Reviews

Ralph Bakshi

USA, 1983

Credits

Review by Leo Goldsmith

Posted on 26 April 2011

Source Blue Underground DVD

External links

The Unofficial Frank Frazetta Fantasy Art Gallery

Categories Ralph Bakshi’s Cool Worlds

In spite (or because) of its oddity, Ralph Bakshi’s mythopoetic masterpiece Wizards was in fact quite a big hit, earning some $9 million theatrically, just a few months before Star Wars arrived to dominate the sci-fi/fantasy genre. But his next foray into the genre, 1983’s Fire and Ice, had no such luck. Hoping to ride the wave of recent macho fantasy films like Conan the Barbarian and The Beastmaster, both released the year before, Bakshi initiated the project with longtime friend Frank Frazetta, whose pulp and comic-book artistry of glistening pecs, fur-and-leather thongs, gleaming swords, and oversized reptiles more or less created the genre, inspiring LARPies and multimedia franchises for generations to come. Unfortunately, one of those franchises was soon upon Bakshi and Frazetta’s heels: He-Man and the Masters of the Universe, already a successful comic book, premiered on television a week after their film hit theaters, effectively usurping Bakshi and Frazetta’s claim to the genre.

To be sure, Fire and Ice is no masterpiece on the level of Wizards—indeed, its somewhat simplistic narrative seems even cobbled together from that film and the works that Frazetta had illustrated. For starters, there is an oddly jumbled, but still distinct similarity in character names and relations: the film involves an antagonistic dualism of forces – fire and ice here; magic and technology in the earlier film – each personified by its own larger-than-life sorcerer figure. In his megalomaniacal drive to control or crush every living creature with his crazy ice-magic, the rather fey Nekron resembles brutal technocrat Blackwolf from Wizards, and not, confusingly enough, the more similarly named robot Necron-99. And on the other side, with even more confusion, there is Darkwolf, who uses his ambiguously fiery drive to resist the ice and reestablish peace throughout the land. These two figures – Darkwolf and Nekron – might even be related, perhaps both the sons of the same mother (as in Wizards), whom Darkwolf refers to as “that wolf-bitch Juliana.” And just as in Wizards there are a handful of lesser, but no less useful beings to help out: King Jarol, the good guardian of Firekeep; his buxom daughter Teegra, who spends the entire film running around barefoot in a tiny bikini; and the blonde-braided, heroic, and distinctly He-Manesque Larn, who wears only a leather thong and ass-kicking boots.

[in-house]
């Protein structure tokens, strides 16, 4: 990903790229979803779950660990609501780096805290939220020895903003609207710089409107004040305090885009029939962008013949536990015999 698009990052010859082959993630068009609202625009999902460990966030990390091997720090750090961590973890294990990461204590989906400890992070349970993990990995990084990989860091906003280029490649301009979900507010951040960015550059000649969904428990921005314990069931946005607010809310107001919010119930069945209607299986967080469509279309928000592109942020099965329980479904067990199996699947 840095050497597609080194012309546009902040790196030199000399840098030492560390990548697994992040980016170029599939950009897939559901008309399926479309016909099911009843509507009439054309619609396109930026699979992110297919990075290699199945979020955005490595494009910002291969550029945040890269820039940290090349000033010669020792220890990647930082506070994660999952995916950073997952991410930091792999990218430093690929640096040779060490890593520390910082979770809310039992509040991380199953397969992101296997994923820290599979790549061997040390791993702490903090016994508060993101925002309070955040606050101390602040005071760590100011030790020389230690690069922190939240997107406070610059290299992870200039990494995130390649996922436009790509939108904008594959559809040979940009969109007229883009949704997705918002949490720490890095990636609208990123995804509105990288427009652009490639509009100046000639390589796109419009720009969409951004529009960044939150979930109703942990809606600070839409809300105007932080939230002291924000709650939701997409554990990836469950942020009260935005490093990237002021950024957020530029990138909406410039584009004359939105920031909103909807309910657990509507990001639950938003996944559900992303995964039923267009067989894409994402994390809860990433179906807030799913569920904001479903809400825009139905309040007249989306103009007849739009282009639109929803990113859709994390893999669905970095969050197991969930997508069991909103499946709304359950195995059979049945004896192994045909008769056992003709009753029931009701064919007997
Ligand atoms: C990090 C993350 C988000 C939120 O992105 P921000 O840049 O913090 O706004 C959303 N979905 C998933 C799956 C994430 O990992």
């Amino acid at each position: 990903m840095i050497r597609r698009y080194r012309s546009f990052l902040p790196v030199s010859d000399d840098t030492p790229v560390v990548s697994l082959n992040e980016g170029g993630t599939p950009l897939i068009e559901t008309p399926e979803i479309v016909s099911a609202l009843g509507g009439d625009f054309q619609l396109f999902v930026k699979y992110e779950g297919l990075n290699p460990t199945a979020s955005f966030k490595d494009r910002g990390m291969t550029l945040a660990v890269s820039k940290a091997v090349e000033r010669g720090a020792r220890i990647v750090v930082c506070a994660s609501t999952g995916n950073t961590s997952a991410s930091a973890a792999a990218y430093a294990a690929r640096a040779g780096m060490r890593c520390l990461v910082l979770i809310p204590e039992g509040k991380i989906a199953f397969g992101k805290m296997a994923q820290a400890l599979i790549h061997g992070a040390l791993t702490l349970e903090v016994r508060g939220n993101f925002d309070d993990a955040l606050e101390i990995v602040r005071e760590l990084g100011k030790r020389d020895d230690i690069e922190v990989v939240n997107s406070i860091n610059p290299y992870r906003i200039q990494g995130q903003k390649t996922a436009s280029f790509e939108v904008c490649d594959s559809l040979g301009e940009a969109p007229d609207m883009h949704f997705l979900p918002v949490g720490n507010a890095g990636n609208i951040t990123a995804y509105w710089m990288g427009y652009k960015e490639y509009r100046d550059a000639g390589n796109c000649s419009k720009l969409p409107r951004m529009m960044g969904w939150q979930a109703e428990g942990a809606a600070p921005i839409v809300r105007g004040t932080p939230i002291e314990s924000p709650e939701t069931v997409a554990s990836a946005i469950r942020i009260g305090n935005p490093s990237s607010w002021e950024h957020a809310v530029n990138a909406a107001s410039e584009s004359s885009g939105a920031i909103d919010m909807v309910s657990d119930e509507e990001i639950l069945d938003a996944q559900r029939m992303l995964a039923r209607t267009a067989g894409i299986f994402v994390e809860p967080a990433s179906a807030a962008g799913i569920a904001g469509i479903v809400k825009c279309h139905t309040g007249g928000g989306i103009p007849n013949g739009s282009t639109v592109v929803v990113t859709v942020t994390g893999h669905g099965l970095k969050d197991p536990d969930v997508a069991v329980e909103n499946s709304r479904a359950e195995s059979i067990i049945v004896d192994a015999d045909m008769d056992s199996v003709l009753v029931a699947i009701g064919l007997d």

But even if it’s fairly standard in its storyline, Fire and Ice remains a fairly stunning technical achievement, surely Bakshi’s most beautiful (and least grotesque) film. It’s a wonderful tribute to Frazetta’s work, too, with beautifully realized set-pieces involving big lizards and hydras, domesticated jaguars and pterodactyls, and lots of chasing and fighting. The background painting alone makes the film worthwhile, showing off early, for-hire work by James Gurney, later very successful with his series of Dinotopia books, and famous QVC-hawking cornball Thomas Kinkade, the self-professed “Painter of Light.”

Of course, the most dazzling technique on display here is the rotoscoping, which was by then Bakshi’s trademark. Say what one will about rotoscoping – that it’s “cheating” and not pure animation – the effect is eery and beautifully suited to an action-heavy film like Fire and Ice. (It’s also a technique that has been in use almost since the very beginning of animation in cinema and continues in varying forms in video game and feature-film animation. Importantly, one can also see it as the ancestral species of the sort of motion-capture that lent an uncanny expressivity Peter Jackson’s Gollum.) Here, Bakshi’s rotoscoping technique is more sophisticated than ever, allowing him to stage fairly complex action sequences, especially once Darkwolf turns up to start summoning his incendiary magic and splitting the heads of the Sub-Humans with his axe.

It’s also worth noting that rotoscoping enables Bakshi and Frazetta to realize Teegra with maximum T&A verisimilitude. Once kidnapped by and subject to the leering advances of Necron’s mutants, the always erect-nippled heroine becomes the object of a relentless series of crotch-shots. The rotoscope technique seems particularly well equipped to capture and enhance every minute jiggle, raising the question of just who the audience of this film was intended to be in the first place. By defiantly peppering his film with bloody hacking and pert breasts – situating the film, as a friend of mine put it, in the “sword and sorority” genre – Bakshi remained true to Frazetta’s work, but perhaps made it more difficult for his film to find an audience in an era of frenzied kid-consumerism and the family blockbuster. Conan and Beastmaster tread in similarly ambiguous territory, but as animation (in the Western world at least) is often relegated to the ghetto of children’s entertainment, it’s no wonder Fire and Ice lost out to the Power of Grayskull. But then this trend of demographic pigeonholing has riled Bakshi throughout his career, and his films are all the more interesting for how stridently he thumbs his nose at it. Compared to something like Hey Good Lookin’ or Heavy Traffic, Fire and Ice is a decidedly more tepid, commercial venture, but it’s a lot more ambitious than its reputation might suggest and a damn sight more purely entertaining than much of Bakshi’s body of work.

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